25/05/2012 'The Persuaders': By Aston and Dino from Geneva to Monaco
This journey had it all: an international cast, exotic locations, two definitive cars from the 70s and 80s and a brush with the Law on the French Riviera. ‘The Persuaders’ were back.
It was Lord Brett Sinclair (Simon Kidston) who’d hatched the plan. “Let’s take my Aston Martin V8 Vantage 6.3-litre, pair it up with a Dino and drive from Geneva to the Monaco Historics,” he’d said.
“Nice weather, bit of fun, really Roger Moore and Tony Curtis stuff. And the Aston’s just back from Aston Martin Works; it’s ready to go.”
So it was an early start for me, SK and Kidston SA’s Emanuele Collo on Friday 11 May. Monaco here we come — 500+ kilometres of stylish motoring in two cars equally at home in Geneva or Monaco.
The route was a straightforward one: depart Chez Kidston in Kidston SA’s long-term-loan Rolls-Royce Ghost; collect Dino from storage; drive through Switzerland and France; navigate the Mont Blanc tunnel to Italy, and then start the long, curving drive through the Aosta to Genoa.
From there, it’s the classic tunnel-after-tunnel route made by many a Ferrari or Aston along the Italian and French Riviera into Monaco.
And with the Salisbury Blue V8 Vantage sporting a very special exhaust, the ‘tunnel’ part was always going to be interesting.
But we’re getting ahead of ourselves. The journey starts with classic Alpine motoring. You know, white peaks, babbling clear streams and the open road ahead.
We’d elected Emanuele, an Italian, to drive the 246 Dino GTS. So, inside the Aston it was a/c on and the big 6.3 just ticking over at 2000rpm for road-legal speeds with the special Aston Martin Works-fitted gearbox in sixth. With A-ha’s ‘The Living Daylights’ giving way to more appropriate Matt Monro (‘On Days Like These’), the iPod and bespoke hi-fi was soon blasting out the inevitable segue of John Barry film scores.
This is motoring at its best. Over in the Dino, Emanuele was clearly enjoying the sunshine, targa roof off and stowed behind the front seats. There were times, it has to be said, when the Aston’s 500bhp left the little Ferrari in its wake. The performance from this most superbly prepared car is colossal.
When I briefly drove it last year, I did sort of wonder, “Why the six-speeder?” Well, Newport Pagnell to Olney is hardly Aosta to Alessandria. It is one massively fast car, with a 285 – 290km/h potential coupled with easy cruising and ferocious in-gear acceleration. The handling and braking modifications I tried previously work a treat in extremis, too.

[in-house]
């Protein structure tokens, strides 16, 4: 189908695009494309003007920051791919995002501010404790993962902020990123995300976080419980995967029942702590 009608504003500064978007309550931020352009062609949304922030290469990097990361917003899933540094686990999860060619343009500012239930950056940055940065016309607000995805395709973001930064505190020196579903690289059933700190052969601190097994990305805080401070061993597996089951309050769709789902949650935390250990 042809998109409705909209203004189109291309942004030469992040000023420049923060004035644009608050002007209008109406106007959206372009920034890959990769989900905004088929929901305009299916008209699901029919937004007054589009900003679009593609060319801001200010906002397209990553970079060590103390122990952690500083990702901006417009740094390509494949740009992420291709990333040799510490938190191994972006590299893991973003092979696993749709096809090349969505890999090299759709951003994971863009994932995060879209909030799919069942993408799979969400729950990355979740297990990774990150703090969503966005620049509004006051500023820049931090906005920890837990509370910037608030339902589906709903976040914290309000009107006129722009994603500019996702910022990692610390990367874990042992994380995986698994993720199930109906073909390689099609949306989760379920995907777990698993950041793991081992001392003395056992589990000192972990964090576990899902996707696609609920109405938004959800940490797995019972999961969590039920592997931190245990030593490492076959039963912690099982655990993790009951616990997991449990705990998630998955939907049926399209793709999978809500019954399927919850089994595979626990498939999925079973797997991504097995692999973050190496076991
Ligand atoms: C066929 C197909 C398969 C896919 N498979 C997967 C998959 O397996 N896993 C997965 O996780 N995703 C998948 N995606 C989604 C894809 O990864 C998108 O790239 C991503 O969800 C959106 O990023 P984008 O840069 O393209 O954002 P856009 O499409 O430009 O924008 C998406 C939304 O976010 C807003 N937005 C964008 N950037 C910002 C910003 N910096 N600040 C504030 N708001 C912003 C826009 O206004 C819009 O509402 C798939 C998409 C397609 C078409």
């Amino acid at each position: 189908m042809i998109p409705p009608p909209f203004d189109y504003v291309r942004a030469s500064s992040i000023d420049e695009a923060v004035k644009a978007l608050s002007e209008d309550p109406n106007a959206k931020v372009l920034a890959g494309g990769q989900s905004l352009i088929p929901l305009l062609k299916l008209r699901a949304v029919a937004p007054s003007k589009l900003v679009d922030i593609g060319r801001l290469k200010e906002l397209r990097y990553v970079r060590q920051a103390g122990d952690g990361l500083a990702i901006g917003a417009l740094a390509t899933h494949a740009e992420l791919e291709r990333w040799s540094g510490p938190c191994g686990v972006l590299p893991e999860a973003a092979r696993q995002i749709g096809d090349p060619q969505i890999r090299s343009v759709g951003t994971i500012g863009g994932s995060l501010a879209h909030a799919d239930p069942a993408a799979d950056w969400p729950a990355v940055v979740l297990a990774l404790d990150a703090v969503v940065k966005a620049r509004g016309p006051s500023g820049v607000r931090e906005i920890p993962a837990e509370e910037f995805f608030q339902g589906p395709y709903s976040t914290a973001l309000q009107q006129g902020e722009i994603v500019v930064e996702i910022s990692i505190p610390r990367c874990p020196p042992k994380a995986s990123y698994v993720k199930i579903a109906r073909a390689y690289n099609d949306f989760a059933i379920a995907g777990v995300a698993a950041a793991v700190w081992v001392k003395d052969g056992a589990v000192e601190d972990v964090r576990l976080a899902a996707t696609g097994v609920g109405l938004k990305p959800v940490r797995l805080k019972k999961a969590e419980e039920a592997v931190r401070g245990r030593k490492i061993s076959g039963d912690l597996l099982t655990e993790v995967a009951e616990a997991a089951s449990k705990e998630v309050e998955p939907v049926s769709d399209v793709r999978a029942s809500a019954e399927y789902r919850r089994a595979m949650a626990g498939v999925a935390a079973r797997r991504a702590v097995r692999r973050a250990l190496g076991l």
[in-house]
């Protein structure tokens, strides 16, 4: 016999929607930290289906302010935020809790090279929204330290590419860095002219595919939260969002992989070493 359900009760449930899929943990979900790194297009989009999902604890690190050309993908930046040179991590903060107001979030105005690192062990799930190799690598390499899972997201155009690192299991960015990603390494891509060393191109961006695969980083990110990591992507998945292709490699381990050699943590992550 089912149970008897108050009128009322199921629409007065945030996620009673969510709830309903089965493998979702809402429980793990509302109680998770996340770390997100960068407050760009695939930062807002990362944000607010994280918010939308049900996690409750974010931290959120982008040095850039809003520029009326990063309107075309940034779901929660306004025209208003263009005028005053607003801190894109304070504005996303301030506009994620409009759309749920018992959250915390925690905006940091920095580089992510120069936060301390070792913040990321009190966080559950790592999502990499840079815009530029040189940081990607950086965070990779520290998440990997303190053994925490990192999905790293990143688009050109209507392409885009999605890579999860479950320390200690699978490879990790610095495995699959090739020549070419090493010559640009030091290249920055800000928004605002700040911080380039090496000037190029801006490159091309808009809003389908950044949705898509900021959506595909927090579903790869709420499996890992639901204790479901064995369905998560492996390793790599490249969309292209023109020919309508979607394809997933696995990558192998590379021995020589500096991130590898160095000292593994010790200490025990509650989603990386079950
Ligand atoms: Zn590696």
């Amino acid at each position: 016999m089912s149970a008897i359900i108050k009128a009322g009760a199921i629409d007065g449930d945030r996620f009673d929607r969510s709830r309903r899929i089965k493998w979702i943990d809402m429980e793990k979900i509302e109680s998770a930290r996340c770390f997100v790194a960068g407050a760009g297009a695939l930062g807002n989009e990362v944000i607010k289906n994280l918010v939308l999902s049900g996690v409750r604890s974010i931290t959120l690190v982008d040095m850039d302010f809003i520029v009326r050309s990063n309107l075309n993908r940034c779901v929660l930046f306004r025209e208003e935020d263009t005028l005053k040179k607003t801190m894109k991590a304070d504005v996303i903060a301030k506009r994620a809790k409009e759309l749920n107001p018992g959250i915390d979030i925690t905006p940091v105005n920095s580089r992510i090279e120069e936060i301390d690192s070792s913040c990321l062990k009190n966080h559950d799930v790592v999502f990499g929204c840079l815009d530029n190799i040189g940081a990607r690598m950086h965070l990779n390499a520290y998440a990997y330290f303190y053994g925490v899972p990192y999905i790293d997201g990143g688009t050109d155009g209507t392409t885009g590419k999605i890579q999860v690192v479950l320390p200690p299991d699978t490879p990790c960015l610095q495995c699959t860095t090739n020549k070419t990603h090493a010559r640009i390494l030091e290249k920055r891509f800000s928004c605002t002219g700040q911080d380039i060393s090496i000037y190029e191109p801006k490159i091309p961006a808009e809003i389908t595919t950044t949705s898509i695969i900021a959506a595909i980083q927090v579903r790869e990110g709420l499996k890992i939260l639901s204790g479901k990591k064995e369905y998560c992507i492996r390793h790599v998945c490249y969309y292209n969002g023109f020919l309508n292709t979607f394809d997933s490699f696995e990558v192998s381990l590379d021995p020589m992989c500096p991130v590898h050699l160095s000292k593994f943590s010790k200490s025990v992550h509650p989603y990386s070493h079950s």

If you own an Aston V8 Vantage, this is the spec to have (although do be on the best of terms with your neighbours, it is LOUD… as you will read more about later).
Coffee time was an opportunity to swap seats with Emanuele and leave ‘Brett’ solo at the controls of his Saturn V for, let’s just say, a ‘test run’. I’ve never driven a Dino before. Coming from the big Aston, it’s certainly different but still a real thoroughbred, none the less. Lovely (okay, a little off-centre) driving position. Wonderful gearbox in the classic, gated Ferrari style. Double de-clutching is a joy and the driving experience comes straight from the base of the driver’s seat.
It is a delight, and the performance from this very tidy Dino isn’t at all shabby. For reasons of respect for the little car we maintained a steady indicated 140km/h on the Autostrada, and it did not miss a beat. I’ve never really fancied a Dino until now, but, well, I’ve got the bug. And I wouldn’t turn a red one down, either – that’s saying something.
We’re now well on the way to Monaco and the Autostrada that hugs the Ligurian coast. The big Aston is making the most outrageous noise as it pops and spits flames on over-run. Bright sunshine gives way to tunnel blackness again and again and the traffic thickens as an early Friday getaway approaches.
We are not without our admirers. An espresso/water/panini stop at possibly the last Area di Servizio in Italy gave the cars and drivers a little respite, as well as an opportunity to meet the local Polizia. Nice guys; car enthusiasts, too, who wanted to know what speed they would do. We ventured a guess, adding, "Where legal, of course".
Yes, we agreed, the police are Not a Bad Bunch. It was ironic, therefore, when only a few kilometres later, now in France, we attracted the attention of rather more than just a car enthusiast policeman. We had two problems: a slight excess of vitesse and whether our échappement was strictly legal in France.
Ever the diplomat, SK patiently explained in fluent French that, “Yes, the exhaust must be legal as it was fitted by Aston Martin themselves.” I think I heard usine! and veritable! a few times, too. It convinced me.
On the matter of the speed, well, a tactical retreat was beaten, and after a handful of 50-euro notes were exchanged we were on our way, slightly poorer in pocket but still in charge of the Aston. A score draw, to use a sporting parallel.
So, there was to be no meeting with retired Judge Fulton. And no further capers righting wrongs on the Riviera. Just a gentle drive into Monaco and a rendezvous with Emanuele and the Dino at The Fairmont, cocktails, and the satisfaction of having completed 520 kilometres in true ‘Persuaders’ style.